Bushtit fledgling and parent

Baby bushtit feeding time

Bushtit nest

The incredibly constructed bushtit nest — moss, leaves, lichen and spider webs for stretchiness.

The nesting season timing has meant that — some of us for the first time in our lives — have closely observed the hope and the drama inherent in the process; the careful strategy of site selection, the tireless work of collecting twigs, followed by soft materials for a cosy lining.  In a somewhat quieter world, we’ve been better able to hear the fierce and beautiful territorial songs. “Stay away from this tree! This tree is my tree! I am a fearsome warrior house finch! Trespassers beware!”

Nesting and fledgling young is a brave and precarious avian mission every year. There’s so much that can go wrong: stolen eggs; fallen hatchlings; predators; window strikes by novice flyers. We cheer to ourselves when we see the clumsy fledglings finally out of the nest and begging for food, experiencing that small vicarious thrill of victory over circumstance that makes the day a little brighter.

Northern Flicker fledgling being fed by parent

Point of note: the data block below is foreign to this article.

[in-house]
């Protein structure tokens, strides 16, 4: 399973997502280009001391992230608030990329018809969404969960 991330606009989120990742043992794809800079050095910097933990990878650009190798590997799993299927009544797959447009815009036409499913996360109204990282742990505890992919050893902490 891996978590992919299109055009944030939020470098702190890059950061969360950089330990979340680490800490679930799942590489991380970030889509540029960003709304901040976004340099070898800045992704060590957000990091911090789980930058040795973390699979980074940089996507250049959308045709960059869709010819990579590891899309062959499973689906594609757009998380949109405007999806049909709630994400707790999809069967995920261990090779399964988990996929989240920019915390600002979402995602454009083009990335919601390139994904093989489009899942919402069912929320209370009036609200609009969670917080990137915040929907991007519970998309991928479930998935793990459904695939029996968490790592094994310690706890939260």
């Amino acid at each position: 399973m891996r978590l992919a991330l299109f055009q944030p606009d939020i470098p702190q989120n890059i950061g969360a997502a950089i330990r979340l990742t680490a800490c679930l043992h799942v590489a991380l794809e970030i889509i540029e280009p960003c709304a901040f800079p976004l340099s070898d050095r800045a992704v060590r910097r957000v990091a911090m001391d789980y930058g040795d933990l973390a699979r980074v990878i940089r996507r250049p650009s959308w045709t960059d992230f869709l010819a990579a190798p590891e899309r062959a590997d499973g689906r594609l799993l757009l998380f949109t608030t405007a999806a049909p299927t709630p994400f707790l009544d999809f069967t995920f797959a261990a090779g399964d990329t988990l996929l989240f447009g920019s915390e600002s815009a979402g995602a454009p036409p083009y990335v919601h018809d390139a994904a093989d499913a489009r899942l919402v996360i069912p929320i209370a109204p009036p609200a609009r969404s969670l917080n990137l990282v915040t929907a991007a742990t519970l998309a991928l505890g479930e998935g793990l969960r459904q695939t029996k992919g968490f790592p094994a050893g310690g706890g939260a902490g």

Northern Flicker fledgling being fed by parent

Newly fledged crow

Newly fledged crow

Author Jennifer Ackerman wrote a beautiful piece about our newly strengthened bonds with our backyard birds in the New York Times, titled What Birds Do for Us and What We Can Do for Them.

And, what can we do for them, in return for the joy they bring to us?

Well, surely here in  Canada our birds are at least protected during nesting season by our Migratory Birds Act?

And certainly, Vancouver (Greenest City 2020 with its very own Bird Strategy must be especially diligent in this area?

Bird Strategy Goals

Er, no.

Naively, I’d have thought so until one week ago today — when a work crew arrived and felled most of the Notre Dame poplars at the height of nesting season. We knew the trees were destined to go at some time, since the City gave permission for Notre Dame School’s artificial turf facility and tree removal last year, but it honestly never occurred to me that they would come for the trees at peak nesting time.

Apparently we love our birds in Vancouver, as long as they don’t get in the way. Even during nesting season.

White Crowned Sparrow on a Poplar Stump

Confused White Crowned Sparrow at Notre Dame, June 12

But cut them they did, the very day after I posted my last blog post arguing against it. Today most of the Notre Dame poplars are now stumps.